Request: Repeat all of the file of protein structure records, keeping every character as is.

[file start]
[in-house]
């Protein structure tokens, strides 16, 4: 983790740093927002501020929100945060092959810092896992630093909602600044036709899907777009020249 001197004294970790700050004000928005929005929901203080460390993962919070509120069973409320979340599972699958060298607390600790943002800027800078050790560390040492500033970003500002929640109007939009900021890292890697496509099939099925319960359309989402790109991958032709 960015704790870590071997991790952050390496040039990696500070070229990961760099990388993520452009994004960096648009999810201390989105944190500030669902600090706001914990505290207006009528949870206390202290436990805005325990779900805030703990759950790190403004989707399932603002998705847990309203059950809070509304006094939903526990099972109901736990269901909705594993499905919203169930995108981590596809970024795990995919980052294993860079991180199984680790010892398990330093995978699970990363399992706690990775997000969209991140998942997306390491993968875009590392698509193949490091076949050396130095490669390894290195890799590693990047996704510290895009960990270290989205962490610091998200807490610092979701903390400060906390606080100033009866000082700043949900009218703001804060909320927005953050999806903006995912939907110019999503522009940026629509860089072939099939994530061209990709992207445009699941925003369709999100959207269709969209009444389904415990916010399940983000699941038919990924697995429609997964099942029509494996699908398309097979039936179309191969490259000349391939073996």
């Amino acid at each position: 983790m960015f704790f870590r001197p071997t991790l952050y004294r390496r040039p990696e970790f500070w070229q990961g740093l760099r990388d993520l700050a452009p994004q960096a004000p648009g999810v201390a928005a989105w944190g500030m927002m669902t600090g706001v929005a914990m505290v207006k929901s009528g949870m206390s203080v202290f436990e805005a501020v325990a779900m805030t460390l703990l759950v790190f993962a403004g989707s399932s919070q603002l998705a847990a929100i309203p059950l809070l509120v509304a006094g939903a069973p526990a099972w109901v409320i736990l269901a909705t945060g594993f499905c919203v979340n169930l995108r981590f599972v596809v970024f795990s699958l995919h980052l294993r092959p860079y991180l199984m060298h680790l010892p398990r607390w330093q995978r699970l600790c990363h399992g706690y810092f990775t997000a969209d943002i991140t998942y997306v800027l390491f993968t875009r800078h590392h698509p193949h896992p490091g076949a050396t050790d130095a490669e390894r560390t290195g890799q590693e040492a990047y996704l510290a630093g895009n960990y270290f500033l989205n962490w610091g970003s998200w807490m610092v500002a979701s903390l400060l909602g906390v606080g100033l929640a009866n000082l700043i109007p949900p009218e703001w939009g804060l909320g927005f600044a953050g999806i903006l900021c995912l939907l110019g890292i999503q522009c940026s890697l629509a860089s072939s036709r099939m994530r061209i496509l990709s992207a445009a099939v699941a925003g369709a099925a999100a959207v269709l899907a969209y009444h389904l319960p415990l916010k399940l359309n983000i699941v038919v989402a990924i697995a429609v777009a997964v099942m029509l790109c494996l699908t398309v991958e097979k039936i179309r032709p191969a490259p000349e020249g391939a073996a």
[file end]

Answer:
[in-house]
């Protein structure tokens, strides 16, 4: 983790740093927002501020929100945060092959810092896992630093909602600044036709899907777009020249 001197004294970790700050004000928005929005929901203080460390993962919070509120069973409320979340599972699958060298607390600790943002800027800078050790560390040492500033970003500002929640109007939009900021890292890697496509099939099925319960359309989402790109991958032709 960015704790870590071997991790952050390496040039990696500070070229990961760099990388993520452009994004960096648009999810201390989105944190500030669902600090706001914990505290207006009528949870206390202290436990805005325990779900805030703990759950790190403004989707399932603002998705847990309203059950809070509304006094939903526990099972109901736990269901909705594993499905919203169930995108981590596809970024795990995919980052294993860079991180199984680790010892398990330093995978699970990363399992706690990775997000969209991140998942997306390491993968875009590392698509193949490091076949050396130095490669390894290195890799590693990047996704510290895009960990270290989205962490610091998200807490610092979701903390400060906390606080100033009866000082700043949900009218703001804060909320927005953050999806903006995912939907110019999503522009940026629509860089072939099939994530061209990709992207445009699941925003369709999100959207269709969209009444389904415990916010399940983000699941038919990924697995429609997964099942029509494996699908398309097979039936179309191969490259000349391939073996």
């Amino acid at each position: 983790m960015f704790f870590r001197p071997t991790l952050y004294r390496r040039p990696e970790f500070w070229q990961g740093l760099r990388d993520l700050a452009p994004q960096a004000p648009g999810v201390a928005a989105w944190g500030m927002m669902t600090g706001v929005a914990m505290v207006k929901s009528g949870m206390s203080v202290f436990e805005a501020v325990a779900m805030t460390l703990l759950v790190f993962a403004g989707s399932s919070q603002l998705a847990a929100i309203p059950l809070l509120v509304a006094g939903a069973p526990a099972w109901v409320i736990l269901a909705t945060g594993f499905c919203v979340n169930l995108r981590f599972v596809v970024f795990s699958l995919h980052l294993r092959p860079y991180l199984m060298h680790l010892p398990r607390w330093q995978r699970l600790c990363h399992g706690y810092f990775t997000a969209d943002i991140t998942y997306v800027l390491f993968t875009r800078h590392h698509p193949h896992p490091g076949a050396t050790d130095a490669e390894r560390t290195g890799q590693e040492a990047y996704l510290a630093g895009n960990y270290f500033l989205n962490w610091g970003s998200w807490m610092v500002a979701s903390l400060l909602g906390v606080g100033l929640a009866n000082l700043i109007p949900p009218e703001w939009g804060l909320g927005f600044a953050g999806i903006l900021c995912l939907l110019g890292i999503q522009c940026s890697l629509a860089s072939s036709r099939m994530r061209i496509l990709s992207a445009a099939v699941a925003g369709a099925a999100a959207v269709l899907a969209y009444h389904l319960p415990l916010k399940l359309n983000i699941v038919v989402a990924i697995a429609v777009a997964v099942m029509l790109c494996l699908t398309v991958e097979k039936i179309r032709p191969a490259p000349e020249g391939a073996a």